Theatre, Drama
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 (© Cesare De Giglio)
© Cesare De Giglio

Jake Davies, Thomas Coombes and Josh Williams

 (© Cesare De Giglio)
© Cesare De Giglio

Jake Davies and Josh Williams

 (© Cesare De Giglio)
© Cesare De Giglio

Jake Davies, Thomas Coombes and Josh Williams

 (© Cesare De Giglio)
© Cesare De Giglio

Jake Davies, Thomas Coombes and Josh Williams

Tooting Arts Club's searing revival of Barrie Keefe's brutal late '70s play returns

For anyone mourning the conclusion of Shane Meadows’ ‘This is England’ saga, Tooting Arts Club’s revival of Barrie Keefe’s 1977 play about disaffected youth makes for a deliciously grim dessert.

A similarly bleak tale of racial tension and working class boredom, ‘Barbarians’ follows a trio of braced-and-booted youths as they steal cars, smoke fags and endearingly vent about the shittiness of it all. There’s Paul (Thomas Coombes), a thuggish skinhead charged with angry energy; Jan (Jake Davies), impressionable with ambitions of joining the military; and Louis (Josh Williams), who’s sweetly naive but determined to make something of himself.

It’s a play of three parts, which take place in three separate spaces within the former Central Saint Martins building on Charing Cross Road, all of them covered in frustrated, anti-establishment slogans of the ‘70s. The first part sees the cast moving among the audience – seated around tables in a common room-like arrangement – providing the perfect opportunity to bond as we smell their cigarette smoke, brush against their stonewashed jeans and feel their spittle landing on our faces. It’s an animated opening, so grab a seat on the edges if you’re prone to whiplash.

Next we’re outside Wembley stadium during the 1978 FA Cup Final, where the ticketless boys slowly lose their rag. Paul’s comparison of football fanaticism to drug abuse perfectly illustrates the frustration of being young and poor. ‘There’s always a wall in the way’, he says, hoofing his Doc Martens into a giant metaphor made of corrugated steel.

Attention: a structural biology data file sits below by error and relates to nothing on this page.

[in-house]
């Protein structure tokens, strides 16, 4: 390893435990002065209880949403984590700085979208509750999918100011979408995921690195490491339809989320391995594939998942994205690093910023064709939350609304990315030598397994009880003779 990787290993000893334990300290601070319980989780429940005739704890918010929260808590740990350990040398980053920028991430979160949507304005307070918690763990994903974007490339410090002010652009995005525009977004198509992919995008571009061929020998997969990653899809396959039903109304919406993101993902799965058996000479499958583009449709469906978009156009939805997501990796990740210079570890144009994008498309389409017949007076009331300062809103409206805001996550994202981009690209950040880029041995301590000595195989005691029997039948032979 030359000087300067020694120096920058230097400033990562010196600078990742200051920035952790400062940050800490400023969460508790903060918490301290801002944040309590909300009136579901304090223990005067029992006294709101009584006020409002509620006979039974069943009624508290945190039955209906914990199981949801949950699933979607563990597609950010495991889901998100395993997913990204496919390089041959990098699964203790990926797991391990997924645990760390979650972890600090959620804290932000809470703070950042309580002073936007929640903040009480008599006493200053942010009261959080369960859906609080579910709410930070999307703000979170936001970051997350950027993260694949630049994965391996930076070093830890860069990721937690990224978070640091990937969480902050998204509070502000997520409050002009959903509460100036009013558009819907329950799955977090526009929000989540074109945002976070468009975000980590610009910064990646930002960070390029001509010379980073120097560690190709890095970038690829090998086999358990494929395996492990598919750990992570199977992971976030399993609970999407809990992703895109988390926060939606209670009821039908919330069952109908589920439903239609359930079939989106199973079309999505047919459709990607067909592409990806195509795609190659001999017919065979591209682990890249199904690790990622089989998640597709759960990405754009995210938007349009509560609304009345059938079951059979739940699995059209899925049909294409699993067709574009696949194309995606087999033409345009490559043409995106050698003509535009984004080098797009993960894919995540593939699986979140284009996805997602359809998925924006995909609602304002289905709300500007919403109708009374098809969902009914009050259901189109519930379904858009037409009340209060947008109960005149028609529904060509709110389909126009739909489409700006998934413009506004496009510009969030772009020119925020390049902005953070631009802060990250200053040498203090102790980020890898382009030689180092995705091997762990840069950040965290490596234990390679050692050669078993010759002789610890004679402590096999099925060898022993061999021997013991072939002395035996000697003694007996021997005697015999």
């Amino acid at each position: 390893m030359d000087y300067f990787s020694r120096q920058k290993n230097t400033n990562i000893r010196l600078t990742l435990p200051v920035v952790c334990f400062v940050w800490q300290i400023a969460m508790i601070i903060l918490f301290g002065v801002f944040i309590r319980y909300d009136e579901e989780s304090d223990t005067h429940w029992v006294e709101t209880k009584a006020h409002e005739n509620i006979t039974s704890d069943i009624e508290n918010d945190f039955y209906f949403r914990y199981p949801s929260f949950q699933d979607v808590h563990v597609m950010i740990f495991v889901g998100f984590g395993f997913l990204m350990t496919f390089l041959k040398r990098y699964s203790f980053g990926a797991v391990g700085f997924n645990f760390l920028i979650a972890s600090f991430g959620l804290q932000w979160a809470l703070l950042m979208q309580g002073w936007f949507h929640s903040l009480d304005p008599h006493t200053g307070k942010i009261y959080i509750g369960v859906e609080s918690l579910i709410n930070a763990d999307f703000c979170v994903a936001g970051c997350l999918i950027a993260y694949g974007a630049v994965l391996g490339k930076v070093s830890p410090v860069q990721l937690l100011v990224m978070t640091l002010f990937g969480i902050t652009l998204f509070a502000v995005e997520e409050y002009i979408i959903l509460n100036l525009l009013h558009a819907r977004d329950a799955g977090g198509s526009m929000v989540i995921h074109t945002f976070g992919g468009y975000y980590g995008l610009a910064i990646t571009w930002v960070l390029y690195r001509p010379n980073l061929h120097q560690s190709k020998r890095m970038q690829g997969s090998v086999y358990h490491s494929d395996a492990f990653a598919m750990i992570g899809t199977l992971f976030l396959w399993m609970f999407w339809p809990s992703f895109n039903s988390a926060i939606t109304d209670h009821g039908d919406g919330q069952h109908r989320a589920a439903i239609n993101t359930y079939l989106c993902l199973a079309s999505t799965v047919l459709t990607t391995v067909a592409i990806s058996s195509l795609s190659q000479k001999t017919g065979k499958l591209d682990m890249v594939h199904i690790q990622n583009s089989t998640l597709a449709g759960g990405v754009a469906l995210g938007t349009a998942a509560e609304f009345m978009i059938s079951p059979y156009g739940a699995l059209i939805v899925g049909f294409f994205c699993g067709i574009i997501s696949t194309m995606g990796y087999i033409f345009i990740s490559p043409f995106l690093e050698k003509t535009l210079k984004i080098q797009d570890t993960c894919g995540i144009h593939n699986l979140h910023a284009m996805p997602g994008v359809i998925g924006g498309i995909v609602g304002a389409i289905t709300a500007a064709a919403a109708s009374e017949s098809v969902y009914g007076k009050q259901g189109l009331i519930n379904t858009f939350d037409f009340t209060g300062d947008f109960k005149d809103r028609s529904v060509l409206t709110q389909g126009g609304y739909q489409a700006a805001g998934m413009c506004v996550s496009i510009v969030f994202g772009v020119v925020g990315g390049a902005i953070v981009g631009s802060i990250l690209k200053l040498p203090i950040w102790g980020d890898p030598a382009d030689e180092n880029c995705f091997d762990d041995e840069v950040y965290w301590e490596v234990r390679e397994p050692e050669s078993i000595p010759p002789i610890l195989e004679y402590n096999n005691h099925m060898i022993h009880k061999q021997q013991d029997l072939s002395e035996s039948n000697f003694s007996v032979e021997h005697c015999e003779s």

The third and final part plays out in the round, with greater separation between cast and audience – fitting, because the trio have also drifted apart. Some years later, Jan and Louis have made something of their lives, while Paul maintains the air of a man who believes the world owes him a living. A chance encounter at Notting Hill Carnival sees tensions boil over, leading to a dark, brutal conclusion that sucks the breath from your lungs.

By: David Clack


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 No gunk. Just acting- excellent acting.Our out of touch government, who deal only in hoards might learn something too. But, no doubt, they prefer their Sun newspaper headlines. 

Great Show well done to all involved. The superb three actors put all there hart into there performances I will be seeing the show again.

Superb....script....direction...acting. I go to the theatre about once a week but this just blew me away.

Exceptionally gritty, and although set in the 1970s, very relevant today. Great stage directions as well, totally not what i expected

Brilliant - disturbing, hilarious, upsetting and superb acting. A must see show!